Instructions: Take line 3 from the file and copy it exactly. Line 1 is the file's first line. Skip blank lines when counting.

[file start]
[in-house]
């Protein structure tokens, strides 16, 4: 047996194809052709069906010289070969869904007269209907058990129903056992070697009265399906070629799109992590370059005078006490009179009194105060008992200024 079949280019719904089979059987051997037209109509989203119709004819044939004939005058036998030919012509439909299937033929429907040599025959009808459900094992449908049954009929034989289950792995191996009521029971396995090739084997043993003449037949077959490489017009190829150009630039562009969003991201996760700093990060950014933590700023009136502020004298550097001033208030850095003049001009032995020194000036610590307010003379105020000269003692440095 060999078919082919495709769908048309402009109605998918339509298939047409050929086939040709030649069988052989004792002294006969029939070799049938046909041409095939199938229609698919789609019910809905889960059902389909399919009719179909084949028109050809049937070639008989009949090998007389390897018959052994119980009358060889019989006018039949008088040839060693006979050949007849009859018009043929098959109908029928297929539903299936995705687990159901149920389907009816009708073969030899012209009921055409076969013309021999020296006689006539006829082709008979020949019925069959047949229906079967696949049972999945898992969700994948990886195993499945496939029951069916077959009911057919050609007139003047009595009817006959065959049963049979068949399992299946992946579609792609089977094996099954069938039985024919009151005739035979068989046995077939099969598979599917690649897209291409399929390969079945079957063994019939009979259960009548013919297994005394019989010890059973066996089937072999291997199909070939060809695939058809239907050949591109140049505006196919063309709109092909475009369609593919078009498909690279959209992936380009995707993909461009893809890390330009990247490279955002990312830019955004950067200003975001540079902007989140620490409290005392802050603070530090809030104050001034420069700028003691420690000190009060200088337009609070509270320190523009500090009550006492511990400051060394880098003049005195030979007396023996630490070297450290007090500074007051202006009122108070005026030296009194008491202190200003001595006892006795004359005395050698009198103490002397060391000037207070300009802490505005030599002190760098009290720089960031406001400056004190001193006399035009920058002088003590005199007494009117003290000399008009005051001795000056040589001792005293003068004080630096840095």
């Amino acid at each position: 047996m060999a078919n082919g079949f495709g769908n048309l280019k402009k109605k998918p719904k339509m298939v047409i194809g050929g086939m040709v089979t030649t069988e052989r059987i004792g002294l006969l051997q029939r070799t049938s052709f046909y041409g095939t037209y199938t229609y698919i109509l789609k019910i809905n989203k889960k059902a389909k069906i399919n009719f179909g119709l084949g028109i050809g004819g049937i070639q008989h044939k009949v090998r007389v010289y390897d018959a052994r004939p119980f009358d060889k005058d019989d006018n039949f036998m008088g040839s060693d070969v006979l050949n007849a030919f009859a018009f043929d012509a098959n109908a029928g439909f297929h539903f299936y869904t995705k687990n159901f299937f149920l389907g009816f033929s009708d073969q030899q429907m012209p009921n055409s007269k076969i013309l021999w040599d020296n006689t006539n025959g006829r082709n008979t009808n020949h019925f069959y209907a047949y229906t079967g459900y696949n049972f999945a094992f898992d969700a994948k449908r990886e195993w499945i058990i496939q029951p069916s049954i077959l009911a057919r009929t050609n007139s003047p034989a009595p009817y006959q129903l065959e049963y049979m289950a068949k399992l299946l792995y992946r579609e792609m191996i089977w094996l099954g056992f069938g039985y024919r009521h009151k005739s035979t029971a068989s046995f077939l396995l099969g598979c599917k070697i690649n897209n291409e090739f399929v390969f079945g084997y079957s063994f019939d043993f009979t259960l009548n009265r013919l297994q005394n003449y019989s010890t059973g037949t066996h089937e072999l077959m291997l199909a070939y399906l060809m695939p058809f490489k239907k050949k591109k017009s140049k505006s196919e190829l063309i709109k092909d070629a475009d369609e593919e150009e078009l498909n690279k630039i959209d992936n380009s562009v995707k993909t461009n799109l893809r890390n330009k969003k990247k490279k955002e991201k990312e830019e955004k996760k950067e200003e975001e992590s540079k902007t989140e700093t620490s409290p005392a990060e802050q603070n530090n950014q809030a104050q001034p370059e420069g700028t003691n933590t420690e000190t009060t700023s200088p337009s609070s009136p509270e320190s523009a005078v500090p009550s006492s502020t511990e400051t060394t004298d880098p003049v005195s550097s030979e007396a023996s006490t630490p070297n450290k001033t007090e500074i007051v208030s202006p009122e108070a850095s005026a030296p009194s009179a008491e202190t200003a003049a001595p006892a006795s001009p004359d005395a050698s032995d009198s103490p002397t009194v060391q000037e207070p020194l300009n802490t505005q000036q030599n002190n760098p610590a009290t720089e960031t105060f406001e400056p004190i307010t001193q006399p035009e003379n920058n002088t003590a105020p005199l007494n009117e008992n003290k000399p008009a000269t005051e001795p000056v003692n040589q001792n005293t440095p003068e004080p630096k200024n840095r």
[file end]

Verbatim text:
């Amino acid at each position: 047996m060999a078919n082919g079949f495709g769908n048309l280019k402009k109605k998918p719904k339509m298939v047409i194809g050929g086939m040709v089979t030649t069988e052989r059987i004792g002294l006969l051997q029939r070799t049938s052709f046909y041409g095939t037209y199938t229609y698919i109509l789609k019910i809905n989203k889960k059902a389909k069906i399919n009719f179909g119709l084949g028109i050809g004819g049937i070639q008989h044939k009949v090998r007389v010289y390897d018959a052994r004939p119980f009358d060889k005058d019989d006018n039949f036998m008088g040839s060693d070969v006979l050949n007849a030919f009859a018009f043929d012509a098959n109908a029928g439909f297929h539903f299936y869904t995705k687990n159901f299937f149920l389907g009816f033929s009708d073969q030899q429907m012209p009921n055409s007269k076969i013309l021999w040599d020296n006689t006539n025959g006829r082709n008979t009808n020949h019925f069959y209907a047949y229906t079967g459900y696949n049972f999945a094992f898992d969700a994948k449908r990886e195993w499945i058990i496939q029951p069916s049954i077959l009911a057919r009929t050609n007139s003047p034989a009595p009817y006959q129903l065959e049963y049979m289950a068949k399992l299946l792995y992946r579609e792609m191996i089977w094996l099954g056992f069938g039985y024919r009521h009151k005739s035979t029971a068989s046995f077939l396995l099969g598979c599917k070697i690649n897209n291409e090739f399929v390969f079945g084997y079957s063994f019939d043993f009979t259960l009548n009265r013919l297994q005394n003449y019989s010890t059973g037949t066996h089937e072999l077959m291997l199909a070939y399906l060809m695939p058809f490489k239907k050949k591109k017009s140049k505006s196919e190829l063309i709109k092909d070629a475009d369609e593919e150009e078009l498909n690279k630039i959209d992936n380009s562009v995707k993909t461009n799109l893809r890390n330009k969003k990247k490279k955002e991201k990312e830019e955004k996760k950067e200003e975001e992590s540079k902007t989140e700093t620490s409290p005392a990060e802050q603070n530090n950014q809030a104050q001034p370059e420069g700028t003691n933590t420690e000190t009060t700023s200088p337009s609070s009136p509270e320190s523009a005078v500090p009550s006492s502020t511990e400051t060394t004298d880098p003049v005195s550097s030979e007396a023996s006490t630490p070297n450290k001033t007090e500074i007051v208030s202006p009122e108070a850095s005026a030296p009194s009179a008491e202190t200003a003049a001595p006892a006795s001009p004359d005395a050698s032995d009198s103490p002397t009194v060391q000037e207070p020194l300009n802490t505005q000036q030599n002190n760098p610590a009290t720089e960031t105060f406001e400056p004190i307010t001193q006399p035009e003379n920058n002088t003590a105020p005199l007494n009117e008992n003290k000399p008009a000269t005051e001795p000056v003692n040589q001792n005293t440095p003068e004080p630096k200024n840095r």